The healthcare system has had too many consultations and no surgery – with the latest body of potential reforms left out on a trolley in the corridors of Stormont.

Budgetary issues in schools are causing crisis after crisis in the education system. Northern Ireland has some of the most deprived areas in the UK, which have been steeped in poverty and inequalities for years, a trend which will no doubt be perpetuated.

Even before the cash-for-ash scandal brought the Executive to its knees, the Finance Minister had failed to bring forward a budget.

On the issues that are holding up progress to restoring the Executive – equal marriage and language rights – there were plenty of opportunities to bring forward proper legislative proposals since 2011; nothing was delivered. By anyone. For anyone.

Even when Executive ministers did make decisions, there wasn’t the collective responsibility to deliver them, characterised most acutely when Arlene Foster as Finance Minister brought a judicial review on decisions made by Mark H Durkan as Environment Minister in 2015. Is that any way to run a government?

If it turns out that the Northern Ireland Affairs Committee’s inquiry is merely a landing strip for James Brokenshire’s glider plane carrying direct rule, there will be predictable outcry at the loss of the devolved institutions, for however long they are mothballed. Regardless of the weaknesses of devolution in practice, the inability to make devolution work will be a far more fundamental sign of failure.

It is always better for decisions to be made as close as possible to the citizens affected. The institutions, too, were hard fought for and added stability to a fractured society; this prolonged absence will only cause further division within the main parties, and the communities they represent as we continue with a very public “negotiation” into the future of the Executive and Northern Ireland itself.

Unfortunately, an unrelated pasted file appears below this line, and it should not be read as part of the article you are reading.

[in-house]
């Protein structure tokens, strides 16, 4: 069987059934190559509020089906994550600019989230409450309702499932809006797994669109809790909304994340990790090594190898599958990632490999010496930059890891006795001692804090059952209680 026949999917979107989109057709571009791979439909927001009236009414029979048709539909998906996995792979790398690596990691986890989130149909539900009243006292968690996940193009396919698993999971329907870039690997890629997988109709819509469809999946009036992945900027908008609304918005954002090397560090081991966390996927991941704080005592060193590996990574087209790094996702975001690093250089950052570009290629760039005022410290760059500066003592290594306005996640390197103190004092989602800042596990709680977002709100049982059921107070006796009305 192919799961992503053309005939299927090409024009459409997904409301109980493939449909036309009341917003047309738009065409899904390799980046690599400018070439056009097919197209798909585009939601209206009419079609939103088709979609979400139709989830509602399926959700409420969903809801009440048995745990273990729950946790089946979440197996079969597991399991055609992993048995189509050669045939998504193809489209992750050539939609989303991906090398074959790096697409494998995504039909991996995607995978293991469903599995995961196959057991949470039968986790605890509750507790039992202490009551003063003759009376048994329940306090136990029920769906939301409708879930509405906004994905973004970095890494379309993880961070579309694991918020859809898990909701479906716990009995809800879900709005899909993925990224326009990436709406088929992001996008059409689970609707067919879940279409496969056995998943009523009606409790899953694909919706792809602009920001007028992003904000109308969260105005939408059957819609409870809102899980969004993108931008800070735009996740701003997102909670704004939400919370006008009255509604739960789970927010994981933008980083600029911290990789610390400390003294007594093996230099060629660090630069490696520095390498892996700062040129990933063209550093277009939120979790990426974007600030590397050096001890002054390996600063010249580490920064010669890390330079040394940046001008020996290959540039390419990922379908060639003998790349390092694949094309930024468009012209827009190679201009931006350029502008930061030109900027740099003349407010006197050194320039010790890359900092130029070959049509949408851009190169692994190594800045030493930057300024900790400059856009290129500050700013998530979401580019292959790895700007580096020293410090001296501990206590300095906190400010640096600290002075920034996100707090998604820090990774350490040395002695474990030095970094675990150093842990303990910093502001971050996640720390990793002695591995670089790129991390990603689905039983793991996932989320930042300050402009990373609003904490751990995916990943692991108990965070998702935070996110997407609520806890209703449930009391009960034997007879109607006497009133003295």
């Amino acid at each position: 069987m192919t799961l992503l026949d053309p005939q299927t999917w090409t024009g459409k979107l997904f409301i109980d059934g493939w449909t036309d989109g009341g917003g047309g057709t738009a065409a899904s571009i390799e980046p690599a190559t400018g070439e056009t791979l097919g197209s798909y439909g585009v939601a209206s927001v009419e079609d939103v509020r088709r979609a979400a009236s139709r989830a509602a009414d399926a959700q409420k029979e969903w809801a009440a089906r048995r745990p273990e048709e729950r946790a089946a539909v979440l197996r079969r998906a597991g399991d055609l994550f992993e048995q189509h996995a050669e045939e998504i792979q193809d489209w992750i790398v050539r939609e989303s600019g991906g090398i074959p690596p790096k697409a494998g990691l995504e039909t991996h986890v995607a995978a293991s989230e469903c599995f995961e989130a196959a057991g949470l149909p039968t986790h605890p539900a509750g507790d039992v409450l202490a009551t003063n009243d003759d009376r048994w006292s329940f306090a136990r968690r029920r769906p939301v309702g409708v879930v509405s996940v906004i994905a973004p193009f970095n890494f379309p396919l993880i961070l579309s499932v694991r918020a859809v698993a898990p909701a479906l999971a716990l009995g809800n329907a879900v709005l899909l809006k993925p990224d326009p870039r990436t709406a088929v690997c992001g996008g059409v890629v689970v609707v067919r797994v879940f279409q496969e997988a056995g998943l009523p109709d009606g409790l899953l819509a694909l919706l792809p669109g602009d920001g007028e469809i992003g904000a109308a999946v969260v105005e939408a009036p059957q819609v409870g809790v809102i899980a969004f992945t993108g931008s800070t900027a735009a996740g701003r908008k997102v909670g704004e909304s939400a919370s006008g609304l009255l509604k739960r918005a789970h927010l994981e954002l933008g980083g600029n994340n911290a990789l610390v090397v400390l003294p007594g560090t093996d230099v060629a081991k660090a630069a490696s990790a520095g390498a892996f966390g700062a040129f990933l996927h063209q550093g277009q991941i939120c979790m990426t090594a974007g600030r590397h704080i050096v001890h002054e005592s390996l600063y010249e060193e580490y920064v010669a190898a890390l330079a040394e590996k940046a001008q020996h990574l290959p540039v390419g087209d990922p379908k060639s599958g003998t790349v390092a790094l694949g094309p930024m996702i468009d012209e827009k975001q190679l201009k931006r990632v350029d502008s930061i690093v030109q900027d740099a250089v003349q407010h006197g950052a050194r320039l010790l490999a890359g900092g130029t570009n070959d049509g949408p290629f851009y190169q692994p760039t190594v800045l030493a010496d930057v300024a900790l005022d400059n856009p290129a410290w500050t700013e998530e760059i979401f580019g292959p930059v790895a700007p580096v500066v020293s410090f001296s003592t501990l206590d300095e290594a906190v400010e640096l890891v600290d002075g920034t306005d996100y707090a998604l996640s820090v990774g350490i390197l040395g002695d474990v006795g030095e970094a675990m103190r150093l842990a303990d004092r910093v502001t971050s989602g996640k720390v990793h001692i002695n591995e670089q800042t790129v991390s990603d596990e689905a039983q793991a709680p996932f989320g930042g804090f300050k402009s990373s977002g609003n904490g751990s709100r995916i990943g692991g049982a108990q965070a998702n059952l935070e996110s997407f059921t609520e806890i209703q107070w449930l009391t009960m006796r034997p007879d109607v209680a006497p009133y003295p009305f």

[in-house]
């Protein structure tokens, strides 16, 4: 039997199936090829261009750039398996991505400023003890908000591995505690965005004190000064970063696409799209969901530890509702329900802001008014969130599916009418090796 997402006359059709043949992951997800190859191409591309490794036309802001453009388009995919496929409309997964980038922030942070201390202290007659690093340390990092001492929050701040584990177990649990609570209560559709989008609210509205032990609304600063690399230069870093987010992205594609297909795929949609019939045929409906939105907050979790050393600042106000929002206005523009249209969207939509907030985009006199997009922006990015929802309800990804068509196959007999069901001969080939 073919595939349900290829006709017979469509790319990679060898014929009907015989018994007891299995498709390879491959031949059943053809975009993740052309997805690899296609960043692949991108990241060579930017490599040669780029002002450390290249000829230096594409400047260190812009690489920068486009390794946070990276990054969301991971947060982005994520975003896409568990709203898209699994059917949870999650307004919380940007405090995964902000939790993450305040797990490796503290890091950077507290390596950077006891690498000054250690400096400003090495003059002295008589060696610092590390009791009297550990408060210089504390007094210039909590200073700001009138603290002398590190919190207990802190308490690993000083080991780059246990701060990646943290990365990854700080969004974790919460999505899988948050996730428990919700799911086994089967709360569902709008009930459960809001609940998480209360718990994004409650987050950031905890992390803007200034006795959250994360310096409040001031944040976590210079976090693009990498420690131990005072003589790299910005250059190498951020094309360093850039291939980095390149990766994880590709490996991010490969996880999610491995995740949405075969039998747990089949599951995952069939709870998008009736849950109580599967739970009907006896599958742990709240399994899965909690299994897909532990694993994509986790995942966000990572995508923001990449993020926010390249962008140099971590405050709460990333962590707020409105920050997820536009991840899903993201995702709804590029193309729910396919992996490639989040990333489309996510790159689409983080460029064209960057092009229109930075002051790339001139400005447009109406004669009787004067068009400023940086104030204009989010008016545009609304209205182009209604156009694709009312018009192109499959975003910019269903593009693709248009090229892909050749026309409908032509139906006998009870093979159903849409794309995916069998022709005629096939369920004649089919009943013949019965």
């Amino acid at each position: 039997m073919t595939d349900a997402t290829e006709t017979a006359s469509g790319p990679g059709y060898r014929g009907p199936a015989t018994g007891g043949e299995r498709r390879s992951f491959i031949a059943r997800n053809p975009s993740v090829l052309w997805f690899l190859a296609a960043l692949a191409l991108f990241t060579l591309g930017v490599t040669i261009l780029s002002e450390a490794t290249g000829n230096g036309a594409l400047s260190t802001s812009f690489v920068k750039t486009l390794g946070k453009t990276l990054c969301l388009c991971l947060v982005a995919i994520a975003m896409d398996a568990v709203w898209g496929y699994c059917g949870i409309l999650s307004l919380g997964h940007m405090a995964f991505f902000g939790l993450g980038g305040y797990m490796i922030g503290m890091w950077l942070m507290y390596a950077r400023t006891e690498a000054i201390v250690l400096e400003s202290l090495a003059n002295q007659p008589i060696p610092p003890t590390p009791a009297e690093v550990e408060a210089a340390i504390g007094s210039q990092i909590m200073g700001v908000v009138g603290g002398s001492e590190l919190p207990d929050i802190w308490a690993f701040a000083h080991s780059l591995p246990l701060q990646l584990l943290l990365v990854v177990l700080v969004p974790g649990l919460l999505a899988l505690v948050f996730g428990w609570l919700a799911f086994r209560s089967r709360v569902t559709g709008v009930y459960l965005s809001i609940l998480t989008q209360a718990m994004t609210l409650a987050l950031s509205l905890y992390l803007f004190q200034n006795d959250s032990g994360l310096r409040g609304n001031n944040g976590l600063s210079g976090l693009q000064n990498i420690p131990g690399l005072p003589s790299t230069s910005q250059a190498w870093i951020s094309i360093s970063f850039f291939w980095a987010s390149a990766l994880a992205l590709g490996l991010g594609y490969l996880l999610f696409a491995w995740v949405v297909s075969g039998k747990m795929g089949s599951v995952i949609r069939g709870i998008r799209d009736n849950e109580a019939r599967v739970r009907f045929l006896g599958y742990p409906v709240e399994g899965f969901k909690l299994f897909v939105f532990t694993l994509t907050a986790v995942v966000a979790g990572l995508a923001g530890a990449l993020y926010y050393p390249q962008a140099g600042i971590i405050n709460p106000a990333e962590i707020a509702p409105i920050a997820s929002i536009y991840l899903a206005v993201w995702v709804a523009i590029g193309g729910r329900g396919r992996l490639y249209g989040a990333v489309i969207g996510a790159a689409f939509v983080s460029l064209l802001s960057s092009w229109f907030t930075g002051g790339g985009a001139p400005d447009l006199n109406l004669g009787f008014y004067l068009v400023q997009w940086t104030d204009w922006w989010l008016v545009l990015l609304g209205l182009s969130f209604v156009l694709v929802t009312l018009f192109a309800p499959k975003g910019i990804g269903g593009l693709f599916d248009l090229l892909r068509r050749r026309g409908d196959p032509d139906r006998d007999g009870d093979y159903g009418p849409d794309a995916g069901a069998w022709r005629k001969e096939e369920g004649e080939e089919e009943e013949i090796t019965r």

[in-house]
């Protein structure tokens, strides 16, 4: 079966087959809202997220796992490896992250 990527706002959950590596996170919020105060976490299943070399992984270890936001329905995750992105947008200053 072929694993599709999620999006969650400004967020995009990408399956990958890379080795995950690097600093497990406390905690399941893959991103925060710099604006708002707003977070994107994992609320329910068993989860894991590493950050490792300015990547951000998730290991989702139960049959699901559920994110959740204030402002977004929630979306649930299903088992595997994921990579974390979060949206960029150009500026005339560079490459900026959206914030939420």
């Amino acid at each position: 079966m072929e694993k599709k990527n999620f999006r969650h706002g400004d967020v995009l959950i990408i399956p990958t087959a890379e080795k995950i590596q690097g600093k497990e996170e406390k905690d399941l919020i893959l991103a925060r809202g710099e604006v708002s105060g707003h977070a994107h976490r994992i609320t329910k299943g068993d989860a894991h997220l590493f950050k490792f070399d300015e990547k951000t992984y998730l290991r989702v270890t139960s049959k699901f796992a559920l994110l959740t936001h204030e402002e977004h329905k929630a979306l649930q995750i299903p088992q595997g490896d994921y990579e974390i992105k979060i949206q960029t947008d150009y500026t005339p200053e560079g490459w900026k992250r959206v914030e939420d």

Could the Assembly and the Executive have delivered for the people of Northern Ireland? Yes. Did they? No. It will be a question for history whether – with time – ‘normal’ self-governance could have worked in Northern Ireland: coalition partners, rather than counterparts; collective Executive responsibility; a mutual desire to promote shared goals and policy outcomes; a willingness to come together to work for the benefit of Northern Ireland and all its people. We have not had that, we do not have that, and it seems we will not be getting that any time soon.

The Northern Ireland Affairs Committee may deliberate on ways in which Northern Ireland can be governed from Westminster while retaining some form of democratic legitimacy. I am sure they will deploy the same imaginative and flexible solutions that are currently under consideration in relation to the border question in Brexit negotiations.

For now, the people of Northern Ireland are caught between a future characterised by a democratic deficit, and a past characterised by a deficit of delivery. Neither will be looked back upon particularly fondly.